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Mark of Cornwall

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Title: Mark of Cornwall  
Author: World Heritage Encyclopedia
Language: English
Subject: Tristan and Iseult, Tristan, Tristan Quilt, Tristan und Isolde, Iseult
Collection: 6Th-Century Monarchs in Europe, Arthurian Characters, British Traditional History, Monarchs of Cornwall
Publisher: World Heritage Encyclopedia

Mark of Cornwall

14th century depiction of Mark of Cornwall from the Tristan Quilt.

Mark of Cornwall (Latin Marcus, Cornish Margh, Welsh March, Breton Marc'h) was a king of Kernow (Cornwall) in the early 6th century. He is most famous for his appearance in Arthurian legend as the uncle of Tristan and husband of Iseult, who engage in a secret affair.

"King Mark of Cornwall", illustrated by Howard Pyle (1905).


  • The legend 1
  • The Drustanus Stone 2
  • In music, film and television 3
  • See also 4
  • References 5

The legend

Mark sent Tristan as his proxy to fetch his young bride, the Princess Iseult, from Ireland. Tristan and Iseult fall in love, and, with the help of a magic potion, proceed to have one of the stormiest love affairs in medieval literature. Mark suspects the affair and eventually his suspicions are confirmed. In some versions, he sends for Tristan to be hanged, and banishes Iseult to a leper colony. Tristan escapes the hanging and rescues Mark's bride from her confinement, later to be discovered by Mark. Mark eventually forgives them, with Iseult returning to Mark and Tristan leaving the country.

The story is cyclical with Mark suspecting Tristan and Iseult of adultery and then believing they were innocent. This happened again and again in the story. In the Beroul version, Tristan and Iseult are never in grave danger due to the narrator's declaration that he himself and God were on their side. King Mark, in the role of husband, is not portrayed as idealistic as other kings in Arthurian literature who were only portrayed in the role of king and not the personal role of husband.

In the Prose Tristan, Mark's character deteriorates from a sympathetic cuckold to a downright villain. He rapes his niece and then murders her when she produces his son, Meraugis. He murders his brother Baldwin as well. In earlier versions of the story, Tristan dies in Brittany, far away from Mark; but in the Prose Tristan, Mark stabs Tristan while he plays the harp under a tree for Iseult. Though this version of Mark's character was popular in other medieval works, including the Romance of Palamedes and Sir Thomas Malory's Le Morte d'Arthur, modern versions of the Tristan and Iseult legend tend to take their inspiration from the older poetic material, and Mark becomes a sympathetic character once again. In these legends, Mark is usually seen as ruling Cornwall from Tintagel Castle.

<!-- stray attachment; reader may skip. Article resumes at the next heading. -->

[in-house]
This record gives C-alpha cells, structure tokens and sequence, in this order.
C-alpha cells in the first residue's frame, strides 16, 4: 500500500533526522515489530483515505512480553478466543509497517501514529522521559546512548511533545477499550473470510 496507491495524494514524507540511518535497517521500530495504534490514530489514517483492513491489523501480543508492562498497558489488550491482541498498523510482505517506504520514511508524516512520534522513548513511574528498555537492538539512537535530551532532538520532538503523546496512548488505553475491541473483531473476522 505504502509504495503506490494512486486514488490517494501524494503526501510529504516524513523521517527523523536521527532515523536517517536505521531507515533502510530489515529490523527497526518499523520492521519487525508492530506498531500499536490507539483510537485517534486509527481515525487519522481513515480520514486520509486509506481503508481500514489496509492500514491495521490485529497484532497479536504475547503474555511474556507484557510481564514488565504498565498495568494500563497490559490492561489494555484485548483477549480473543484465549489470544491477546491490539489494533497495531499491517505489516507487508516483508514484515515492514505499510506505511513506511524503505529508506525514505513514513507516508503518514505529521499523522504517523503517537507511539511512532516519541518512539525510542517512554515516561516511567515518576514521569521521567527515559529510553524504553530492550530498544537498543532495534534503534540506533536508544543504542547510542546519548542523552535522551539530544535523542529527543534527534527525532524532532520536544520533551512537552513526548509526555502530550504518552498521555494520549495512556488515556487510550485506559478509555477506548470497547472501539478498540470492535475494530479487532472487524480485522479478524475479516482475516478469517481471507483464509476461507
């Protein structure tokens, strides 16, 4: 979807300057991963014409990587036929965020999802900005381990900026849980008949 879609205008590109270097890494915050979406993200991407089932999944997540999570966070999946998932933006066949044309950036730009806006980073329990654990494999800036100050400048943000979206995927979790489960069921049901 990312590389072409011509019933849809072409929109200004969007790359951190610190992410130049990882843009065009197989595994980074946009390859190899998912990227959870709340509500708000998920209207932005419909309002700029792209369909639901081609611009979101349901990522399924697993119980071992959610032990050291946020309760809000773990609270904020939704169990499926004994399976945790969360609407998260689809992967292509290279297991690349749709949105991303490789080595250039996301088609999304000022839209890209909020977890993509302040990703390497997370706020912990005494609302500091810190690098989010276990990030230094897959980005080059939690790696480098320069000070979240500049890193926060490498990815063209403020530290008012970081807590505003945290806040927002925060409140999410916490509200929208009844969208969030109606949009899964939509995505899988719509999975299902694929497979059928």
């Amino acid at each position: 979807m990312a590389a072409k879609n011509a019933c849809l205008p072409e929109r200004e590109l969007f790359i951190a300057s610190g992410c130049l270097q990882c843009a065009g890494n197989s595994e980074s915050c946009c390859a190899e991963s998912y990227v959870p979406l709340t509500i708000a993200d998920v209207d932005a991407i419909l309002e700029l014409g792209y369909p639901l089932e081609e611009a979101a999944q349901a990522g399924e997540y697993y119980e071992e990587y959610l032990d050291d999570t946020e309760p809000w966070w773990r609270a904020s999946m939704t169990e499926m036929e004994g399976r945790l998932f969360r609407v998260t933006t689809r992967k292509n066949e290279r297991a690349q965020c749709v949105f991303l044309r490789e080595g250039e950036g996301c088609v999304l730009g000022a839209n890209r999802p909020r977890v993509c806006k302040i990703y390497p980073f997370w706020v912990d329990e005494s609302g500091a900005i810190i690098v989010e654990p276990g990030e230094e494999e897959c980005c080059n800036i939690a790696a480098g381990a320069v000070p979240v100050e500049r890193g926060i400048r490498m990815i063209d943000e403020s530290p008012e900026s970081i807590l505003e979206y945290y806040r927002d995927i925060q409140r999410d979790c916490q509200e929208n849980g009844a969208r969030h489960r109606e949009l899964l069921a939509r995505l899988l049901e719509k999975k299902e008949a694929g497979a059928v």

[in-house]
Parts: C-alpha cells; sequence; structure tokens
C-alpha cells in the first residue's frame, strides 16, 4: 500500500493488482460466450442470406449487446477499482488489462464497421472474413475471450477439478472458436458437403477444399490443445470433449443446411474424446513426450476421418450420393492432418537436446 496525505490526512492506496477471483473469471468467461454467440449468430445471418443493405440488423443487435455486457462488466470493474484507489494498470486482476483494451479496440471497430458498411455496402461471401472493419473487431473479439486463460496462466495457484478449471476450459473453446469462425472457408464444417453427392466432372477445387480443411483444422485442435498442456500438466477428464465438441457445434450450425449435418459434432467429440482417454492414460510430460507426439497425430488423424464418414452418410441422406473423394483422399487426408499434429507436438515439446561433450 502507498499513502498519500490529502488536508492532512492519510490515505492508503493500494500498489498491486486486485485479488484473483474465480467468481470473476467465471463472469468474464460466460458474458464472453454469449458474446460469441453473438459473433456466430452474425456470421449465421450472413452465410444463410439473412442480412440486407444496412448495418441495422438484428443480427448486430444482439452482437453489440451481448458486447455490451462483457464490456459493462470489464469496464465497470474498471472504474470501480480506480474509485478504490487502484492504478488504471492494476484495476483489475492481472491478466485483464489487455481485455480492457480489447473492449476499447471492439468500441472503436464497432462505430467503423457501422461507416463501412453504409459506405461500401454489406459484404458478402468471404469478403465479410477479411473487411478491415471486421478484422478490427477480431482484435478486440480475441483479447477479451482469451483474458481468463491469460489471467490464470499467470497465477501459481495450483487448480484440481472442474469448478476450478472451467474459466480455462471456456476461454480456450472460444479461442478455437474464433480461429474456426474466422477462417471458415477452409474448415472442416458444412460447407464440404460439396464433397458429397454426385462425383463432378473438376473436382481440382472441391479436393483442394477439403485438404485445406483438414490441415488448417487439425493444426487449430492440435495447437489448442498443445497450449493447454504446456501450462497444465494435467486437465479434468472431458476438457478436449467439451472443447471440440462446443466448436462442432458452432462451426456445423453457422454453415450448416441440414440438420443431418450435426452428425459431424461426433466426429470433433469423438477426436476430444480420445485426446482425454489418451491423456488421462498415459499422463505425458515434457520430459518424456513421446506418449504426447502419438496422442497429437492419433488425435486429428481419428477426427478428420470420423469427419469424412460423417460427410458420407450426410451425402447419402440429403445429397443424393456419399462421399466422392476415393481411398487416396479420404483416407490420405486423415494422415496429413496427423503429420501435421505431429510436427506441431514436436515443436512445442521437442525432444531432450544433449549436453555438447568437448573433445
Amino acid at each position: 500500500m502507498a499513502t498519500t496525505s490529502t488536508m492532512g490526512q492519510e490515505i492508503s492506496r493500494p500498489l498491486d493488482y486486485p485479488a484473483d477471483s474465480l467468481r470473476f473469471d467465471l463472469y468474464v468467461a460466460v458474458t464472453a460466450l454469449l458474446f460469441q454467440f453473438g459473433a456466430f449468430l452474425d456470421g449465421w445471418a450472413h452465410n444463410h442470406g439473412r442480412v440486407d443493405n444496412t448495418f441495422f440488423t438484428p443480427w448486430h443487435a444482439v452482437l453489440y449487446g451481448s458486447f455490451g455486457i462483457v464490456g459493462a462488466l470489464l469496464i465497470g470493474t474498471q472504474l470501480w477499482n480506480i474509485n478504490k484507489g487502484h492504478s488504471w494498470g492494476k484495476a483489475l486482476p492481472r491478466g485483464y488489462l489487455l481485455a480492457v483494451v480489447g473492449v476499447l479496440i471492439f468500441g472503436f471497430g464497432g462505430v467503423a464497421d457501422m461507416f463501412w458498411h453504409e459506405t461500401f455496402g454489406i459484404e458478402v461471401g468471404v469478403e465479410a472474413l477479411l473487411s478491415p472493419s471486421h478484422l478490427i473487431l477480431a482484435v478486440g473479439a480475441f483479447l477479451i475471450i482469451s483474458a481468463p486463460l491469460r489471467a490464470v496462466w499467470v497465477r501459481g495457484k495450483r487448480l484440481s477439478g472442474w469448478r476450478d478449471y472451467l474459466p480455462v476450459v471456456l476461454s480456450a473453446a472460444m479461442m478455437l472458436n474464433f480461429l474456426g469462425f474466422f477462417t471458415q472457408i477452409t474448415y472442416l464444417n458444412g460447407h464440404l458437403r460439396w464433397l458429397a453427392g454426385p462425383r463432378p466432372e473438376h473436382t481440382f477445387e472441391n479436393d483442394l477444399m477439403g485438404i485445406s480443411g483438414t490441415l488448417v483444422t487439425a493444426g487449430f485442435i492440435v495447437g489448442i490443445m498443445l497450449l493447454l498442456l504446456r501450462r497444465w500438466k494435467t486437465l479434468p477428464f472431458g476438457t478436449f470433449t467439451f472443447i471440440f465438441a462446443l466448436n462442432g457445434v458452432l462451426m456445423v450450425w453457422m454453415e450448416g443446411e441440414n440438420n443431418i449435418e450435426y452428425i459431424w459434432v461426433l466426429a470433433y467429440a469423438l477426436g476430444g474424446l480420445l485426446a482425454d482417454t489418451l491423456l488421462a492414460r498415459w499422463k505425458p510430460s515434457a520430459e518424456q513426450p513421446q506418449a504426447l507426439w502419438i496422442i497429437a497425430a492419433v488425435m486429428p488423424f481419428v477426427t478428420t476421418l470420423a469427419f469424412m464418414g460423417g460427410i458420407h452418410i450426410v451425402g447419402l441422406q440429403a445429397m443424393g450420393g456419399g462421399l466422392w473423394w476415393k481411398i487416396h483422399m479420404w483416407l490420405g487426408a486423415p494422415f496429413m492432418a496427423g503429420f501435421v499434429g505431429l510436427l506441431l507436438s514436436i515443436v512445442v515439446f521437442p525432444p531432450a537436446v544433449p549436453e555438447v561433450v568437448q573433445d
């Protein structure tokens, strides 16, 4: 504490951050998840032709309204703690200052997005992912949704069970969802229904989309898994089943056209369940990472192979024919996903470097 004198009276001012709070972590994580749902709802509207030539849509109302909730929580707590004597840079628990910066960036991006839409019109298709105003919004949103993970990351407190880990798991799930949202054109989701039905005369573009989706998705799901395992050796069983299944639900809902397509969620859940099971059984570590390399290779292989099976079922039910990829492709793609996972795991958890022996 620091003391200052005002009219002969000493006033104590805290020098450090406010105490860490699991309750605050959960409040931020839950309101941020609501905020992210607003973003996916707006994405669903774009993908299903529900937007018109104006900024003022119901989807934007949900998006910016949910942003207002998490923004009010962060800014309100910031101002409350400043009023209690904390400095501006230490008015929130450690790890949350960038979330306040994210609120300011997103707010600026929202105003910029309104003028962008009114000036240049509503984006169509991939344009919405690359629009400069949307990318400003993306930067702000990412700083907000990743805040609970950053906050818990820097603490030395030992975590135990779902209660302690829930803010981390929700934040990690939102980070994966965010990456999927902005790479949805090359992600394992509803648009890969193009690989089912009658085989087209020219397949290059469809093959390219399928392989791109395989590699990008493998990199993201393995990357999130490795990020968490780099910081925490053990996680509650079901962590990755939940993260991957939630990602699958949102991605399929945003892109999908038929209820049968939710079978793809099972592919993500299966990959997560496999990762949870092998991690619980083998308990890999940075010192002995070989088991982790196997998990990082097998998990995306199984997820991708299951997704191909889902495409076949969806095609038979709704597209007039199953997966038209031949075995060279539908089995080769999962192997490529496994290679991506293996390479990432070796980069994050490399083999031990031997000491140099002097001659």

Mark has become associated with a Celtic variant of the story of Midas and his donkey ears from Greek mythology. In a Welsh tale, Mark has the ears of a horse – a pun on his name, March, Welsh for "horse".[1] There is a Breton legend in which he is also the king of Cornouaille, where, one day, he hunted a doe before discovering she was, actually, the princess Dahut who, for it, and under her human appearance, condemn him to have the ears and the mane of his horse Morvarc'h.

The Drustanus Stone

Known as The Tristan Stone, or The Longstone (Cornish: Menhir, meaning long stone), is a 2.7 m tall granite pillar near Fowey, Cornwall, originally situated at Castle Dore, near Fowey. The stone has a mid 6th century AD two line inscription which has been interpreted as reading DRVSTANVS HIC IACIT CVNOWORI FILIV'S ('Drustan lies here, of Cunomorus the son'). A now missing third line was described by the 16th century antiquarian John Leland as reading CVM DOMINA OUSILLA ('with the lady Ousilla'). Ousilla is a Latinisation of the Cornish female name Eselt, otherwise known as Isolde. The disappearance of this third line may be as a result of the stone being moved several times.[2]

In Wrmonoc of Landévennec's Life of St. Pol de Leon, he refers to a "King Marc whose other name is Quonomorus". Also rendered Cunomorus, this name means literally the 'Hound-of-the-sea.'[3] An inscription on a 6th-century gravestone near the Cornish town of Fowey memorializes (in Latin) a certain "Drustanus son of Cunomorus" and it has been conjectured that this is the "Tristan son of Mark (alias 'Quonomorus')" of legend. There is a monument believed by some to refer to Tristan ("Drustanus") at grid reference .

However, in most versions of the story, Mark is Tristan's uncle. His sister is Tristan's mother, Blancheflor alias Elizabeth/Isabelle, or, in some later versions, he is related to Tristan's father, Meliadus. Some identify King Mark with King Conomor of Dumnonia. However, it is also thought that Wrmonoc may have made a mistake with his recorded alias. In Old Welsh records, Mark is recorded as "March son of Meirchion" and is variously associated with North Wales, South Wales or South-West Scotland. The stone led to Mark's association with Castle Dore.

In music, film and television

Mark (called "Marke") is a character in Wagner's 1859 opera Tristan und Isolde, a role to be sung by a bass.

In the 1970s TV show Arthur of the Britons, Mark was played by Brian Blessed, and in the 2006 film Tristan & Isolde, he was played by Rufus Sewell. In "Lovespell" (1981) he was played by Richard Burton (as King Mark of Cornwall).

See also

Media related to at Wikimedia Commons


  1. ^  
  2. ^ Craig Weatherhill, Cornovia: Ancient sites of Cornwall and Scilly 4000 BC – 1000 AD
  3. ^ Thomas, Charles (1986) Celtic Britain. London: Thames & Hudson ISBN 0-500-02107-4; p. 70
Legendary titles
Preceded by
King of Cornwall Unknown
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